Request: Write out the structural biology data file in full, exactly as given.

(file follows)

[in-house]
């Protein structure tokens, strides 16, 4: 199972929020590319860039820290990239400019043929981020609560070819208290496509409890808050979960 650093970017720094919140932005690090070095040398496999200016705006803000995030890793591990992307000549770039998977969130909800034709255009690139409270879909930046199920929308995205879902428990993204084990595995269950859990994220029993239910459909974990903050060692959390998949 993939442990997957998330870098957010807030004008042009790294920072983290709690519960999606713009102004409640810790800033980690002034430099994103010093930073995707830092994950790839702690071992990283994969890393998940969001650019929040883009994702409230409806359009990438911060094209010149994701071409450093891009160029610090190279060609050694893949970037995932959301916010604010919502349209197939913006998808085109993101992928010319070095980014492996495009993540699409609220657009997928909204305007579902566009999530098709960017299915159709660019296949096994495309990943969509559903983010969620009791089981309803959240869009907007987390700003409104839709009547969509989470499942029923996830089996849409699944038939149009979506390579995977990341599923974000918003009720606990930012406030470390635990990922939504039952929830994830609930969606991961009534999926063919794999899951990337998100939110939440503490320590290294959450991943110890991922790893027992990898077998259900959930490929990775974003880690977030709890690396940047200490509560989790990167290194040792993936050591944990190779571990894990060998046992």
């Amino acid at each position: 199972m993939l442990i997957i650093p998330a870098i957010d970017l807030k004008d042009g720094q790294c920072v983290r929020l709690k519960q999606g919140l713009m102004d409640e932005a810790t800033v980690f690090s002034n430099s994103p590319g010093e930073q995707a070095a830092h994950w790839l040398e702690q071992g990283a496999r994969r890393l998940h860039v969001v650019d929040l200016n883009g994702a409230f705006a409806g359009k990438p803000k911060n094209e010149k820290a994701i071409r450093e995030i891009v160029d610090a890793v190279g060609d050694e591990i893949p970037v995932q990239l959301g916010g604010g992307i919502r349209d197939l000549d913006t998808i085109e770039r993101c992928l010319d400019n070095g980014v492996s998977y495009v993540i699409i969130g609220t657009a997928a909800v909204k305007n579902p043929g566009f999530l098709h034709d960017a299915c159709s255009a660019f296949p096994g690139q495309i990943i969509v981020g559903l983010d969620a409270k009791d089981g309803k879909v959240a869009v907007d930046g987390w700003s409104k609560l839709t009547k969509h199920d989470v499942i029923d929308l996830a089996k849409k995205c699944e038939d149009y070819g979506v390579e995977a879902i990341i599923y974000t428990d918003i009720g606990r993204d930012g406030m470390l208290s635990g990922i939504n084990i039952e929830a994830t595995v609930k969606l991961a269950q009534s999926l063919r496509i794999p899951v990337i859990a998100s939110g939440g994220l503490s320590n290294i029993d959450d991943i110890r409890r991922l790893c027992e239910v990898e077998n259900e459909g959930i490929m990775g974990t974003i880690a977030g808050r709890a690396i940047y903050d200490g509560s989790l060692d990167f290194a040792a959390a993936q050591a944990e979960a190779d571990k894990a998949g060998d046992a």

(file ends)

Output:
[in-house]
């Protein structure tokens, strides 16, 4: 199972929020590319860039820290990239400019043929981020609560070819208290496509409890808050979960 650093970017720094919140932005690090070095040398496999200016705006803000995030890793591990992307000549770039998977969130909800034709255009690139409270879909930046199920929308995205879902428990993204084990595995269950859990994220029993239910459909974990903050060692959390998949 993939442990997957998330870098957010807030004008042009790294920072983290709690519960999606713009102004409640810790800033980690002034430099994103010093930073995707830092994950790839702690071992990283994969890393998940969001650019929040883009994702409230409806359009990438911060094209010149994701071409450093891009160029610090190279060609050694893949970037995932959301916010604010919502349209197939913006998808085109993101992928010319070095980014492996495009993540699409609220657009997928909204305007579902566009999530098709960017299915159709660019296949096994495309990943969509559903983010969620009791089981309803959240869009907007987390700003409104839709009547969509989470499942029923996830089996849409699944038939149009979506390579995977990341599923974000918003009720606990930012406030470390635990990922939504039952929830994830609930969606991961009534999926063919794999899951990337998100939110939440503490320590290294959450991943110890991922790893027992990898077998259900959930490929990775974003880690977030709890690396940047200490509560989790990167290194040792993936050591944990190779571990894990060998046992």
């Amino acid at each position: 199972m993939l442990i997957i650093p998330a870098i957010d970017l807030k004008d042009g720094q790294c920072v983290r929020l709690k519960q999606g919140l713009m102004d409640e932005a810790t800033v980690f690090s002034n430099s994103p590319g010093e930073q995707a070095a830092h994950w790839l040398e702690q071992g990283a496999r994969r890393l998940h860039v969001v650019d929040l200016n883009g994702a409230f705006a409806g359009k990438p803000k911060n094209e010149k820290a994701i071409r450093e995030i891009v160029d610090a890793v190279g060609d050694e591990i893949p970037v995932q990239l959301g916010g604010g992307i919502r349209d197939l000549d913006t998808i085109e770039r993101c992928l010319d400019n070095g980014v492996s998977y495009v993540i699409i969130g609220t657009a997928a909800v909204k305007n579902p043929g566009f999530l098709h034709d960017a299915c159709s255009a660019f296949p096994g690139q495309i990943i969509v981020g559903l983010d969620a409270k009791d089981g309803k879909v959240a869009v907007d930046g987390w700003s409104k609560l839709t009547k969509h199920d989470v499942i029923d929308l996830a089996k849409k995205c699944e038939d149009y070819g979506v390579e995977a879902i990341i599923y974000t428990d918003i009720g606990r993204d930012g406030m470390l208290s635990g990922i939504n084990i039952e929830a994830t595995v609930k969606l991961a269950q009534s999926l063919r496509i794999p899951v990337i859990a998100s939110g939440g994220l503490s320590n290294i029993d959450d991943i110890r409890r991922l790893c027992e239910v990898e077998n259900e459909g959930i490929m990775g974990t974003i880690a977030g808050r709890a690396i940047y903050d200490g509560s989790l060692d990167f290194a040792a959390a993936q050591a944990e979960a190779d571990k894990a998949g060998d046992a």